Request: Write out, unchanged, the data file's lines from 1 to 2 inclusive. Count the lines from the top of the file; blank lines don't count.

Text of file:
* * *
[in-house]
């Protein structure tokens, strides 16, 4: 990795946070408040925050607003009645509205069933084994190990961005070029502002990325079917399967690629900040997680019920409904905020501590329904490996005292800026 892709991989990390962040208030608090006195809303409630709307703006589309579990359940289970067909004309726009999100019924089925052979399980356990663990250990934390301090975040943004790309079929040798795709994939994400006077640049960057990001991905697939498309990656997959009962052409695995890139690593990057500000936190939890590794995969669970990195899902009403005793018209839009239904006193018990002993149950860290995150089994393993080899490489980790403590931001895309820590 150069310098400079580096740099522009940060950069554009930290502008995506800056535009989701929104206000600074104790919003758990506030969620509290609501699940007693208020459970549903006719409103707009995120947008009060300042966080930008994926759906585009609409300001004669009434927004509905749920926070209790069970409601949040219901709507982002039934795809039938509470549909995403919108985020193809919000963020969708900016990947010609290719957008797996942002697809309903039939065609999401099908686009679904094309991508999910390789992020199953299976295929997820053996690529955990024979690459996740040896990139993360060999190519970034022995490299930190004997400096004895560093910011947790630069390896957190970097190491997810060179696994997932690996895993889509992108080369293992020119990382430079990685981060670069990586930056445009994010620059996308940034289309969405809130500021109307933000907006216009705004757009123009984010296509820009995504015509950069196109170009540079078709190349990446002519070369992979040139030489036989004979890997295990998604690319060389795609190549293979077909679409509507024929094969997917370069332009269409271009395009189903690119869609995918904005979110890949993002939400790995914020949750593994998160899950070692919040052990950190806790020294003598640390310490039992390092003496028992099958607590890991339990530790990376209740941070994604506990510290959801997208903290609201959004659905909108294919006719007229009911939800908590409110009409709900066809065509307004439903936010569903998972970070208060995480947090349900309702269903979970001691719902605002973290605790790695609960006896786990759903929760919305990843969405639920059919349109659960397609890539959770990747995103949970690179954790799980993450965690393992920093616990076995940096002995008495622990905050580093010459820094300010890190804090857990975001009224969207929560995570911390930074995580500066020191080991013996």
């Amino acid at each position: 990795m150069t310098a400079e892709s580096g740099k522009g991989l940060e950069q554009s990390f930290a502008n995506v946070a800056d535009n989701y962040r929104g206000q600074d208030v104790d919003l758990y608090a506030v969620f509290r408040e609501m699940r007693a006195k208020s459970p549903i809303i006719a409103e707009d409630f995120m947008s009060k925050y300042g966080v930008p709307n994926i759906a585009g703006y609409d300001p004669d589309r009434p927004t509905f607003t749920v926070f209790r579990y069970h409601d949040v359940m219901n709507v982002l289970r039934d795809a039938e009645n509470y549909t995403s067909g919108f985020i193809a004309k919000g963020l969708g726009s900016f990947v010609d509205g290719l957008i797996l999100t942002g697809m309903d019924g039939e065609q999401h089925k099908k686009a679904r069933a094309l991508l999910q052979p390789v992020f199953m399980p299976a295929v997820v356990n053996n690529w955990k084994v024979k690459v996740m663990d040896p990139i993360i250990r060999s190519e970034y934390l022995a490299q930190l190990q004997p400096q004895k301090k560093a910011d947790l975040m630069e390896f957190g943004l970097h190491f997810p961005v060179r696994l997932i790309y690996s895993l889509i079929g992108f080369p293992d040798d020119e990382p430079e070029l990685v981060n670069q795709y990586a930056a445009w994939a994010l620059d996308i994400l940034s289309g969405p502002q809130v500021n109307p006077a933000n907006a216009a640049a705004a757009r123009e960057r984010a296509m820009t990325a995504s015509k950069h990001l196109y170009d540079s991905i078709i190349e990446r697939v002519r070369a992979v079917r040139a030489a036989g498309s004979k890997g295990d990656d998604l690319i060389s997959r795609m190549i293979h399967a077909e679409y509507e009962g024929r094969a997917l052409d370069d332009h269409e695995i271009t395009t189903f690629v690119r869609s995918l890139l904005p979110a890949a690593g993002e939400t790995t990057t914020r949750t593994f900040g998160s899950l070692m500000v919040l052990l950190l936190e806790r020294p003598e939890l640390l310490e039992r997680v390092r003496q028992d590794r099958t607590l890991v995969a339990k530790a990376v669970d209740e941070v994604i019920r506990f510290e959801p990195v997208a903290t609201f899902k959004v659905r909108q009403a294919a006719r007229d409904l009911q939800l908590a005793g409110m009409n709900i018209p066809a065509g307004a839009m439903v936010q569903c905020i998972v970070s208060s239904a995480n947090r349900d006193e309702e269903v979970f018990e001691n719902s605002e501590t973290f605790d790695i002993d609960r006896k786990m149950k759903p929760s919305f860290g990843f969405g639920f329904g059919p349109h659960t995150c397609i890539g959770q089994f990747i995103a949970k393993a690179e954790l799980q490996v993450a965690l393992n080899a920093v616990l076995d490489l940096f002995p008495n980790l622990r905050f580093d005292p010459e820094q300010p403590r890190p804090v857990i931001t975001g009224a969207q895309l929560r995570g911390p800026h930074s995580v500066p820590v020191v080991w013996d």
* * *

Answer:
[in-house]
């Protein structure tokens, strides 16, 4: 990795946070408040925050607003009645509205069933084994190990961005070029502002990325079917399967690629900040997680019920409904905020501590329904490996005292800026 892709991989990390962040208030608090006195809303409630709307703006589309579990359940289970067909004309726009999100019924089925052979399980356990663990250990934390301090975040943004790309079929040798795709994939994400006077640049960057990001991905697939498309990656997959009962052409695995890139690593990057500000936190939890590794995969669970990195899902009403005793018209839009239904006193018990002993149950860290995150089994393993080899490489980790403590931001895309820590 150069310098400079580096740099522009940060950069554009930290502008995506800056535009989701929104206000600074104790919003758990506030969620509290609501699940007693208020459970549903006719409103707009995120947008009060300042966080930008994926759906585009609409300001004669009434927004509905749920926070209790069970409601949040219901709507982002039934795809039938509470549909995403919108985020193809919000963020969708900016990947010609290719957008797996942002697809309903039939065609999401099908686009679904094309991508999910390789992020199953299976295929997820053996690529955990024979690459996740040896990139993360060999190519970034022995490299930190004997400096004895560093910011947790630069390896957190970097190491997810060179696994997932690996895993889509992108080369293992020119990382430079990685981060670069990586930056445009994010620059996308940034289309969405809130500021109307933000907006216009705004757009123009984010296509820009995504015509950069196109170009540079078709190349990446002519070369992979040139030489036989004979890997295990998604690319060389795609190549293979077909679409509507024929094969997917370069332009269409271009395009189903690119869609995918904005979110890949993002939400790995914020949750593994998160899950070692919040052990950190806790020294003598640390310490039992390092003496028992099958607590890991339990530790990376209740941070994604506990510290959801997208903290609201959004659905909108294919006719007229009911939800908590409110009409709900066809065509307004439903936010569903998972970070208060995480947090349900309702269903979970001691719902605002973290605790790695609960006896786990759903929760919305990843969405639920059919349109659960397609890539959770990747995103949970690179954790799980993450965690393992920093616990076995940096002995008495622990905050580093010459820094300010890190804090857990975001009224969207929560995570911390930074995580500066020191080991013996």